In view of this, I asked the Executive Committee of the Army Board (ECAB) to review its original recommendation in relation to the future of the RGBW. In the process of this review, ECAB noted that in formulating its original recommendation on the RGBW it had given insufficient weight to the sense of identity that has evolved during the 10 years since the RGBW was created.

ECAB concluded that although the substance of the original recommendation – that the RGBW will form the basis of the reduction by one battalion of The Prince of Wales’s Division – should not change, more could be done to preserve the identity and heritage of the RGBW itself, and not just of its antecedents. ECAB now recommends that this should be achieved instead through an amalgamation of The Devonshire and Dorset Regiment with the RGBW. The resulting new regiment will become the 1st Battalion The Light Infantry (reflecting the original decision for the D and D to join The Light Infantry).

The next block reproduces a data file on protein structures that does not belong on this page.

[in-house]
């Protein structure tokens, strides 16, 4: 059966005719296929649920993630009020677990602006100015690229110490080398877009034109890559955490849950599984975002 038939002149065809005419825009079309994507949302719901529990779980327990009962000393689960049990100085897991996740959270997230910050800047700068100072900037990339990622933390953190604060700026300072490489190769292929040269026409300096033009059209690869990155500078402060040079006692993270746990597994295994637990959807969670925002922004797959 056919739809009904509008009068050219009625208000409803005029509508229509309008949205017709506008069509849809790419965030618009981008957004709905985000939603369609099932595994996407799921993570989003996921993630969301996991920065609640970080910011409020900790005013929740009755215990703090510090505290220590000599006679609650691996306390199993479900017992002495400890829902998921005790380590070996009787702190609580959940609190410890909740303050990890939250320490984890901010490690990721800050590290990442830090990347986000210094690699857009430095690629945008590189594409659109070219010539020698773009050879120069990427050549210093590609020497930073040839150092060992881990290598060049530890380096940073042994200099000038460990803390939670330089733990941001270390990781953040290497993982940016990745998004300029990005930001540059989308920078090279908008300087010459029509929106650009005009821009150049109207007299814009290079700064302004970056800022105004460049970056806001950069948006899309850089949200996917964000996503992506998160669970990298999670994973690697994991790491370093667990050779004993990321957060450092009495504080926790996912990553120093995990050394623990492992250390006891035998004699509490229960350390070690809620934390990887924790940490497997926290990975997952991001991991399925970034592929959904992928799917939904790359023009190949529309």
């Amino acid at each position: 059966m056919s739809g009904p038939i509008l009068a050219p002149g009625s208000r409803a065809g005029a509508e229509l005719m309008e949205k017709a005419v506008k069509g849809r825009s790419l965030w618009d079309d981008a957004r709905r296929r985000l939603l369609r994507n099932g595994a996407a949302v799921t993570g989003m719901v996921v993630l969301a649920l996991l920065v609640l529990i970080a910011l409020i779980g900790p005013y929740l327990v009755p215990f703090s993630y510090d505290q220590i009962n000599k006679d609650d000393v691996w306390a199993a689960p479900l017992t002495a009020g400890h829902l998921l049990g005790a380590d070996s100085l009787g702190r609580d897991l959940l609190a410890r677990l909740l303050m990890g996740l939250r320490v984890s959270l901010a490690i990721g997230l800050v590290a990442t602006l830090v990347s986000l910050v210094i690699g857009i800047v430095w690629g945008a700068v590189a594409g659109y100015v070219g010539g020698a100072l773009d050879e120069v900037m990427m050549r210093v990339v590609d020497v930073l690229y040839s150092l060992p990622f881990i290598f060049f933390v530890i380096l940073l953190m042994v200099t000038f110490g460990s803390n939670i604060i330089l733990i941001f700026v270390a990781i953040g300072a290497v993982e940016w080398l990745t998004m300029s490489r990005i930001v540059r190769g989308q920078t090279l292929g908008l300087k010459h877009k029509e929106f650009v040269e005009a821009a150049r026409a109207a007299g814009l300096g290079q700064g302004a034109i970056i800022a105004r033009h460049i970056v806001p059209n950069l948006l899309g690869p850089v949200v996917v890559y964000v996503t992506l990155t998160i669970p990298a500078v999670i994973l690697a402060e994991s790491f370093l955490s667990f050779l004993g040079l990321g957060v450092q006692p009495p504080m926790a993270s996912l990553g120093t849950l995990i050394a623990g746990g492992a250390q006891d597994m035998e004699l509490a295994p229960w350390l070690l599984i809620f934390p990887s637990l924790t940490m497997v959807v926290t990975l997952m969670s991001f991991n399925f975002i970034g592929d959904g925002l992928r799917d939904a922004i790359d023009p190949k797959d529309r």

I have accepted the need for this adjustment to the original recommendation. The details of how the amalgamation will be taken forward will be a matter for the Army to manage and will be worked out by those concerned over the coming months.

                                                                      

 

To all members of the Regimental Family
           A Letter from the Colonel Of The  Devonshire & Dorset Regiment


The Future of the Devonshire and Dorset Regiment (This statement extracted from their official website)


I am very aware that the stark announcement from the Ministry of Defence that we would be joining the Light Infantry has caused much concern in many places throughout the South West and within the Regimental Family. Up to now it has not been possible to give you detail of our future even though it is by every account a most promising one, and certainly not the axing described so vividly and inaccurately by both press and television.